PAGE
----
In characterizing the effects of the TrxLef1D aptamer on cellular responses to TGF-β, we noted that expression of TrxLef1D slowed the growth of cells regardless of whether TGF-β was present. In trying to explain this effect, we found that expression of TrxLef1D reduced the level of c-myc expression in the cells. Examination of the c-myc promoter sequences previously defined as important to c-myc regulation revealed that Smad4 could bind and activate transcription through the TBE1 element. Addition of TGF-β to the cells, which represses c-myc expression, reduced Smad4 binding to the positive regulatory element TBE1. Expression of both Smad4 and LEF1 were needed to activate transcription optimally from the TBE1 element in the c-myc promoter. Interestingly, mutant Smad4 proteins that do not support a TGF-β response, because they fail to form the active trimeric protein complex with phosphorylated R-Smads, were still able to activate transcription together with LEF1 from the TBE1. We conclude that Smad4 has a TGF-β-independent function in positively regulating c-myc expression, a function that is maintained even by some Smad4 mutant proteins previously thought to be inactive.


Peptide Aptamer TrxLef1D Inhibits Proliferation of HepG2 Cells.

Previously we developed a peptide aptamer, TrxLef1D that binds to Smad proteins, disrupts the interaction between Smad4 and LEF1, and inhibits TGF-β-induced, Smad-mediated activation of transcription specifically at a reporter gene that requires a Smad-LEF/TCF complex (ref. 11 and Fig. 6a, which is published as supporting information on the PNAS web site). Because Smad is an essential mediator of the TGF-β signaling pathway, we decided to test whether TrxLef1D was able to alter the antiproliferative effect of TGF-β signaling. HepG2 cells from human hepatocellular carcinoma express endogenous Smads and LEF/TCF proteins, such as TCF1 and TCF4 (18). HepG2 cells stably expressing TrxLef1D were generated by retroviral infection and sorted for high level expression of GFP to verify the infection (H2-TrxLef1D cells). In addition, HepG2 cells expressing TrxGA, which has a tandem repeat of gly-ala in the Trx scaffold and has been used as a negative control aptamer in previous assays (11, 12), were also prepared by the same procedure (H2-TrxGA cells). When each cell type was cultured in the absence or presence of TGF-β, the proliferation of both H2-TrxLef1D and H2-TrxGA cells was inhibited by TGF-β treatment (Fig. 1). The expression of TrxLef1D did not interfere with the antiproliferative effect of TGF-β/Smad signaling. However, H2-TrxLef1D cells grew more slowly than H2-TrxGA cells regardless of whether the cells were treated with TGF-β.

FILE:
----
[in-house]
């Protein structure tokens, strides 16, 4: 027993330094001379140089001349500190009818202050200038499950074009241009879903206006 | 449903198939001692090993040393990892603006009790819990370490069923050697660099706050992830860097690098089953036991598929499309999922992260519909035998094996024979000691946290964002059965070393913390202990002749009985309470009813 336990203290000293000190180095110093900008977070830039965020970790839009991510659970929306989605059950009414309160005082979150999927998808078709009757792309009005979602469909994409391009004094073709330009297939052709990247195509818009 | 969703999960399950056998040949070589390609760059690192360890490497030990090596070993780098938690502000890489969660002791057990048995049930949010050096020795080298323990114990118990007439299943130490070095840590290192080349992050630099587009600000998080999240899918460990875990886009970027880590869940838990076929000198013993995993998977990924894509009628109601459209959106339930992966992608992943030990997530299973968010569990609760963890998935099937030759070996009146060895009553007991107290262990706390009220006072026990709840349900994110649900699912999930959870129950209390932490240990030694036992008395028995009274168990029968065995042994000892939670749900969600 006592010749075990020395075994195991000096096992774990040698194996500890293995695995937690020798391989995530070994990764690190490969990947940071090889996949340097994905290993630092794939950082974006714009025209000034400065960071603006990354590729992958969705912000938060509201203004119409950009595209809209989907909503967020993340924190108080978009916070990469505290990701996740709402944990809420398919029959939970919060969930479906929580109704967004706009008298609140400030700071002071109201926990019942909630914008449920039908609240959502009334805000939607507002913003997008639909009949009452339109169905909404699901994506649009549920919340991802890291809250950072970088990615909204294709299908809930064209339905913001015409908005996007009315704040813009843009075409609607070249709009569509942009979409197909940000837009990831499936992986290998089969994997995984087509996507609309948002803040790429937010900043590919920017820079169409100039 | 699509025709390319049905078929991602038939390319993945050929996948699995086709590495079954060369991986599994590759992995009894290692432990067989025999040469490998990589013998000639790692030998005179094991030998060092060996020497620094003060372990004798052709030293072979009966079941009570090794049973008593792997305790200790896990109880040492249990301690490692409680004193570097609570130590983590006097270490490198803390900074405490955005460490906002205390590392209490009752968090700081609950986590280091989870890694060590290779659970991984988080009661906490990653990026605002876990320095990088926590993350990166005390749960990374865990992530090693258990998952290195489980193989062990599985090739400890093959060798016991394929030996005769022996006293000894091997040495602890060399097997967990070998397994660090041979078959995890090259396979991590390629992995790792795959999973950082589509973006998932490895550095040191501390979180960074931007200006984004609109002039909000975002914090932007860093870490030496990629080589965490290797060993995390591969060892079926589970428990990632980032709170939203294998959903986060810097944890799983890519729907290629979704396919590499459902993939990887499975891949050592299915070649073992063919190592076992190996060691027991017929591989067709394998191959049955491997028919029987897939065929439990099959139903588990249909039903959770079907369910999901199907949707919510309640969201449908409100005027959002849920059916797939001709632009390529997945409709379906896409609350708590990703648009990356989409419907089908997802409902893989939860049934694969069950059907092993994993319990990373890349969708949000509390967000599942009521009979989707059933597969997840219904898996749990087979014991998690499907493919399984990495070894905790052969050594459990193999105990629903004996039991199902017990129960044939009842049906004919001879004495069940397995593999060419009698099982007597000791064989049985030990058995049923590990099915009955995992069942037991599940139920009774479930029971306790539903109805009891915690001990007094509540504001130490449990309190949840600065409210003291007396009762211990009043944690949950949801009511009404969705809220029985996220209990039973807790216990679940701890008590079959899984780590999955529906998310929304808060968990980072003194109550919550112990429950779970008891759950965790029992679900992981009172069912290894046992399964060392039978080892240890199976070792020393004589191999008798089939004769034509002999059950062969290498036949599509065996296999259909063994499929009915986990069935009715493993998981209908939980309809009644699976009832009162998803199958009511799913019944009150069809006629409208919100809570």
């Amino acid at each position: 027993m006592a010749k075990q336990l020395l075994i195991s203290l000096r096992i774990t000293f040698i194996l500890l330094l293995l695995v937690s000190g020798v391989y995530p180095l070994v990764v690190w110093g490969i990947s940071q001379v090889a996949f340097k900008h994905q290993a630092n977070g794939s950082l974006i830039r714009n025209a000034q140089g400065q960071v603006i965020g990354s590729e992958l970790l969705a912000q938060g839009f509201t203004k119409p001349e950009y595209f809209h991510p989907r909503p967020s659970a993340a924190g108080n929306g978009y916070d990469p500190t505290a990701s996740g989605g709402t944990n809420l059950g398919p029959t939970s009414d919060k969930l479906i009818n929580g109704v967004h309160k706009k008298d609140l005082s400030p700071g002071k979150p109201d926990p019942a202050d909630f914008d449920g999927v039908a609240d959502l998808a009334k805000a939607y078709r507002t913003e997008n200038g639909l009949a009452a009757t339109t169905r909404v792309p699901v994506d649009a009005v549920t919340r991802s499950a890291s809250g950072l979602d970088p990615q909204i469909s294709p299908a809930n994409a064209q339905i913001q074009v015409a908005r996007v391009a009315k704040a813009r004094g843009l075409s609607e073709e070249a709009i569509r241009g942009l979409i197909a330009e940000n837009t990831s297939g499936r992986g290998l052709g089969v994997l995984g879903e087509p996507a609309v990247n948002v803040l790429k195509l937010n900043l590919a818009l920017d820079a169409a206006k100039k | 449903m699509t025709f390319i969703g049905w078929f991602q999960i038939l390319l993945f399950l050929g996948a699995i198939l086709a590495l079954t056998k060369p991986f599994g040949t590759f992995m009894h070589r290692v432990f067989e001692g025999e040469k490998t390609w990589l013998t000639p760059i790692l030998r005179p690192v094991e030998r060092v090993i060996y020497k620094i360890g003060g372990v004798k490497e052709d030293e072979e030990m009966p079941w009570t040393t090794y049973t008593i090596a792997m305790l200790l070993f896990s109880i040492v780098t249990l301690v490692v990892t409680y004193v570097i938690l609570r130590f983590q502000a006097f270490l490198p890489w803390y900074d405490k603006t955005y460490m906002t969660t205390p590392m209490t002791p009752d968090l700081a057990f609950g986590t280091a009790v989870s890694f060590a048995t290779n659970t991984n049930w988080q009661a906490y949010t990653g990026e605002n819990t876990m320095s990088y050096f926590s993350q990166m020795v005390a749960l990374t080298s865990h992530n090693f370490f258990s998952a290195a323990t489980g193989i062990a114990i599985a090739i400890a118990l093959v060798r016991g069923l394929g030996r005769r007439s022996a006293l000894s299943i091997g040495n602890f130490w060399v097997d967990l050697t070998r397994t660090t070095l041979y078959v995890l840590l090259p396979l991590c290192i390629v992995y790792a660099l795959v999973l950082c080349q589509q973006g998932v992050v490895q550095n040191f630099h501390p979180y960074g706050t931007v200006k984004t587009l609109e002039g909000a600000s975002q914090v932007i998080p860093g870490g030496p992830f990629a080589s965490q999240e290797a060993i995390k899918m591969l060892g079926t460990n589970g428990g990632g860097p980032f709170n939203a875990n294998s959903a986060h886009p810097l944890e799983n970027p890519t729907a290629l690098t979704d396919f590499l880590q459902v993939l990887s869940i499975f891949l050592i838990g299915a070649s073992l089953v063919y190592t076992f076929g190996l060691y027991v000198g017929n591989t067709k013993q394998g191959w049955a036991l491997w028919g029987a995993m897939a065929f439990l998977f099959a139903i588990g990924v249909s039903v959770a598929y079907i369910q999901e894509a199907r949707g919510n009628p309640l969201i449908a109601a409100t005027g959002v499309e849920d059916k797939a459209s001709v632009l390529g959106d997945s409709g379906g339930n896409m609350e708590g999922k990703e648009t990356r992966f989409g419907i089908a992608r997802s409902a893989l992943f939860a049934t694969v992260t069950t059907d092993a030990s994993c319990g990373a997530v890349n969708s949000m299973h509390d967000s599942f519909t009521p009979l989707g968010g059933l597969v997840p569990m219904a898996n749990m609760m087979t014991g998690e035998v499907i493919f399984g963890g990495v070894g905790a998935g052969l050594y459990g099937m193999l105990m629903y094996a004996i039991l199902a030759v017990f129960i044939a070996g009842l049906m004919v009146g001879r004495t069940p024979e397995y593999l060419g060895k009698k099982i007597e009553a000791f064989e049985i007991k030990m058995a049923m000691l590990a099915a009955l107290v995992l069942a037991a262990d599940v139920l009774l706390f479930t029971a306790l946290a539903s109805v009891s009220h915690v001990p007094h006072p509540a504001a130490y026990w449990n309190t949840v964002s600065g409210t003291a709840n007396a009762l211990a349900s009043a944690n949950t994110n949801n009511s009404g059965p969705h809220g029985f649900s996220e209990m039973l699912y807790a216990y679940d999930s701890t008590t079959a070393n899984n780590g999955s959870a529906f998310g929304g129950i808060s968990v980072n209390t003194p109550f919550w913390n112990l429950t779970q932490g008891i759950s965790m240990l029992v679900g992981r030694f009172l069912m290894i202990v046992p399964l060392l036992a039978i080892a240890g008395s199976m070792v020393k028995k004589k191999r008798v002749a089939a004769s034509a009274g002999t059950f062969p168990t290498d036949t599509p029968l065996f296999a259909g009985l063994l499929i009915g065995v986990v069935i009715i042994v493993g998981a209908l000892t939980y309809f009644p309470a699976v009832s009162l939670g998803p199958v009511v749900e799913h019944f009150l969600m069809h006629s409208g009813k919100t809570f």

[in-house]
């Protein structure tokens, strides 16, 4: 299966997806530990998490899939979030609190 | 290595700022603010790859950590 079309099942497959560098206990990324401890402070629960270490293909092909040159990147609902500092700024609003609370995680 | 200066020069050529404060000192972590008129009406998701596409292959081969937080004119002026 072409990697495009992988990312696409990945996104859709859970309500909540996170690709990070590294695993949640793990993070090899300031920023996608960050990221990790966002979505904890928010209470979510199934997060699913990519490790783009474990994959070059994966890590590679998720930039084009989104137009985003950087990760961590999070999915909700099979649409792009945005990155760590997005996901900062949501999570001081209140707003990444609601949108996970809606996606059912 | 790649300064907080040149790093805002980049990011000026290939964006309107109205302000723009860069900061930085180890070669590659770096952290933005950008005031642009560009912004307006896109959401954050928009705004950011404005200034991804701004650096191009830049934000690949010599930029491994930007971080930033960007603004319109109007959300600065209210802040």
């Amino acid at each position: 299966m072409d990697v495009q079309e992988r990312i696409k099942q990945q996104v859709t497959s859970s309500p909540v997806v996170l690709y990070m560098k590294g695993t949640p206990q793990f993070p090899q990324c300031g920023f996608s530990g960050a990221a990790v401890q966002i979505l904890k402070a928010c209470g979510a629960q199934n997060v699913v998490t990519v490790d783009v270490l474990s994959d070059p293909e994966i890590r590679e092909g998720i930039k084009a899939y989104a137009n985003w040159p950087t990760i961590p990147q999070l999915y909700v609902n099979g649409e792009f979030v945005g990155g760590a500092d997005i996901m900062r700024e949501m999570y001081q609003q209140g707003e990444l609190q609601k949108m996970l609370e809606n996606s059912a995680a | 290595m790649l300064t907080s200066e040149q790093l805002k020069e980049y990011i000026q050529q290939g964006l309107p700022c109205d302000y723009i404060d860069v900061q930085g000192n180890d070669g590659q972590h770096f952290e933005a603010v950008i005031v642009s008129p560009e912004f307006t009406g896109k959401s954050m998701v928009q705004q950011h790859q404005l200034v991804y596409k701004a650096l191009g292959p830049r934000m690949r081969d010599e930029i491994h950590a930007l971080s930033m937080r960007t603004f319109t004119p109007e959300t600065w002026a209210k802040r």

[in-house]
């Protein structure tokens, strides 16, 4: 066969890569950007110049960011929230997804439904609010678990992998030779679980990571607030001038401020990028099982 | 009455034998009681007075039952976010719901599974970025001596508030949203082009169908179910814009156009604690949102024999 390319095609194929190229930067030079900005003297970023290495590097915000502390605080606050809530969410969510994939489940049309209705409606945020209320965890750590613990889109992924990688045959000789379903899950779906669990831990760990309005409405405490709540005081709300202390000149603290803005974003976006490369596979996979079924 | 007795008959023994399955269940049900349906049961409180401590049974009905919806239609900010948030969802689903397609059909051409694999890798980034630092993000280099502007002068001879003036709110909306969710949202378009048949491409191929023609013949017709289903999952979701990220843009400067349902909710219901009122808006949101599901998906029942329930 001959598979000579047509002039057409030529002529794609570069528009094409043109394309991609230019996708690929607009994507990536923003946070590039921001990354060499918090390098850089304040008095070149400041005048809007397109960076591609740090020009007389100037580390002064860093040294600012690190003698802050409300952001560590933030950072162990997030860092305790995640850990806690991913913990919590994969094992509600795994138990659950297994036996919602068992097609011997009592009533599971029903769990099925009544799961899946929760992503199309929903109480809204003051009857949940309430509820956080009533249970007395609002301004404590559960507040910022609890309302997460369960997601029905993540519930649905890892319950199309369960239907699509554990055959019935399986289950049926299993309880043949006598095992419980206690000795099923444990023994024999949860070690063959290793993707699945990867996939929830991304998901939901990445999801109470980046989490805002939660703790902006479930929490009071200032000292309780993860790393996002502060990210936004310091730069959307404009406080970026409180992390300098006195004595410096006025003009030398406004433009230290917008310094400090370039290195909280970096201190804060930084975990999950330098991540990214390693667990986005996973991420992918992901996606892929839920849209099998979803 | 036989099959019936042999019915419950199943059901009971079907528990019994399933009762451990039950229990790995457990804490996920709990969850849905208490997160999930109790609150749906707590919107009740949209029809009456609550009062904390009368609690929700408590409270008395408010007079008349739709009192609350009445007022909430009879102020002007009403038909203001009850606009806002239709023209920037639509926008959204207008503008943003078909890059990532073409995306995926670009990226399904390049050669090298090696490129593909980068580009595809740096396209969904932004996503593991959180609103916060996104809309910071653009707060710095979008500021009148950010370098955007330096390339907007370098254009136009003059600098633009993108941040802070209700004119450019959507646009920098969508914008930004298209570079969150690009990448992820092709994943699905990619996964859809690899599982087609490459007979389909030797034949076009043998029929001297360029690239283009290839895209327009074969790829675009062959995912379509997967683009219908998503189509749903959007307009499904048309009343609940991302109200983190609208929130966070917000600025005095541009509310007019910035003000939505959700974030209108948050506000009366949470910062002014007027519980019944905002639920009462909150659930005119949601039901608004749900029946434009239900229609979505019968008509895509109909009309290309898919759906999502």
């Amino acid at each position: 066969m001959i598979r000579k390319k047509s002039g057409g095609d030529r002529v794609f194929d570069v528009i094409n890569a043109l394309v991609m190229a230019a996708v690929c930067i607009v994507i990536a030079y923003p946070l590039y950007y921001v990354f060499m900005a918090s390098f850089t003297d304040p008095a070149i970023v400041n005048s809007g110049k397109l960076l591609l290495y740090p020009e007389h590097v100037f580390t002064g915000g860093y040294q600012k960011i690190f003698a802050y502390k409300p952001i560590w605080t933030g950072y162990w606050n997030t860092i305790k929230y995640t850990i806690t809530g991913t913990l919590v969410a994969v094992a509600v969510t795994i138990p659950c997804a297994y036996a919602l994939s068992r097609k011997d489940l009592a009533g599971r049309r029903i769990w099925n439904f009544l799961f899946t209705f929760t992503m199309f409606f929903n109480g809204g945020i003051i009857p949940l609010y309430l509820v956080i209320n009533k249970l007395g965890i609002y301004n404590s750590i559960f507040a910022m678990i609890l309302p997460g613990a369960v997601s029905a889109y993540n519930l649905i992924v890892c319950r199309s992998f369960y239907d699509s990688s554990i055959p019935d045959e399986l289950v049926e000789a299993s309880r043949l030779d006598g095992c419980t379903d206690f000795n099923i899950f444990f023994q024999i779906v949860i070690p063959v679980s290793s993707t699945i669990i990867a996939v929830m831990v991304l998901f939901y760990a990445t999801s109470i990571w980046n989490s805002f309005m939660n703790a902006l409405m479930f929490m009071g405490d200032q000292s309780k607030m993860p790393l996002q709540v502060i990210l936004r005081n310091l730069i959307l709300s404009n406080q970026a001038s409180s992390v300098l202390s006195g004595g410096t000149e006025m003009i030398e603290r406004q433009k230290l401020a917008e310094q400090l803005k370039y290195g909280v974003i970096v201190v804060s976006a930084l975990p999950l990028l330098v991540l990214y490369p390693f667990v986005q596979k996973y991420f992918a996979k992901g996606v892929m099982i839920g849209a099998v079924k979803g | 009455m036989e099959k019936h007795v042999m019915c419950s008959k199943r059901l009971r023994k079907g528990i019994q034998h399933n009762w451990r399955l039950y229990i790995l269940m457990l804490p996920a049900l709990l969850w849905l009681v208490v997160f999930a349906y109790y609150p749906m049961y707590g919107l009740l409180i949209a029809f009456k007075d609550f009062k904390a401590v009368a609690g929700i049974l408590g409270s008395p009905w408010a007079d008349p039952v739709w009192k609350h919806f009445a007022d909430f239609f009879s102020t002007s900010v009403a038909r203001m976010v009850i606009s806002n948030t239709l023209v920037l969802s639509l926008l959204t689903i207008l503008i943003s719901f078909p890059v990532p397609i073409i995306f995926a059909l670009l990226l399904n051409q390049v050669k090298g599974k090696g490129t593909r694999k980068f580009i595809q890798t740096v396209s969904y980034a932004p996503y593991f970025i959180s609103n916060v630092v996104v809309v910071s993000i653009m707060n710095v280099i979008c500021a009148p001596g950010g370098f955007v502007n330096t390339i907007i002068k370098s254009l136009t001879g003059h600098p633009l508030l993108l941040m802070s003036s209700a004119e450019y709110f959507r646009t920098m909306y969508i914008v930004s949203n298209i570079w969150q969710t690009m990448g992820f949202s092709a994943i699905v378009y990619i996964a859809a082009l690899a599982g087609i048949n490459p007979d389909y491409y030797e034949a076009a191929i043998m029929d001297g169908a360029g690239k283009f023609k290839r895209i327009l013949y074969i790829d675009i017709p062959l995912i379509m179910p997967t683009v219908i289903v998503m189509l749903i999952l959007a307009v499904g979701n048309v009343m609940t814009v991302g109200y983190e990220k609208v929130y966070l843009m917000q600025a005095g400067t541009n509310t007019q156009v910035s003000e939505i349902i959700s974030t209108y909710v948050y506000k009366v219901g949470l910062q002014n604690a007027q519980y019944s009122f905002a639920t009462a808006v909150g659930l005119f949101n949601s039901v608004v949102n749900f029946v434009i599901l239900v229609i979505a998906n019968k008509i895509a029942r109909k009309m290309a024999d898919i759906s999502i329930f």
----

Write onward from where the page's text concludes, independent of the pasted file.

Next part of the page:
Fig. 1.
Peptide aptamer TrxLef1D inhibits the proliferation of HepG2 cells, irrespective of TGF-β treatment. H2-TrxGA and H2-TrxLef1D cells were seeded in a 96-well plate and the next day treated by 0 or 30 pM TGF-β. Viable cell number was monitored ...

To confirm this observation and also exclude the possibility that HepG2 cell proliferation might be accelerated by Trx-GA rather than decelerated by TrxLef1D, each cell type was mixed 50:50 with parental HepG2 cells and cocultured. The aptamer-expressing GFP-positive cell ratio was monitored to determine whether the cell proliferation rate was different between parental HepG2 cells and the H2-TrxGA or the H2-TrxLef1D cells. Over a 3-day time course, the GFP-positive cell ratio gradually decreased in the coculture of H2-TrxLef1D and HepG2 cells, whereas it was not changed significantly in the H2-TrxGA and HepG2 cell mixture (Fig. 6b). We conclude that TrxLef1D-expressing cells have reduced proliferation compared with the parental HepG2 cells.

TrxLef1D Inhibits c-myc Transcription Independent of TGF-β Signaling.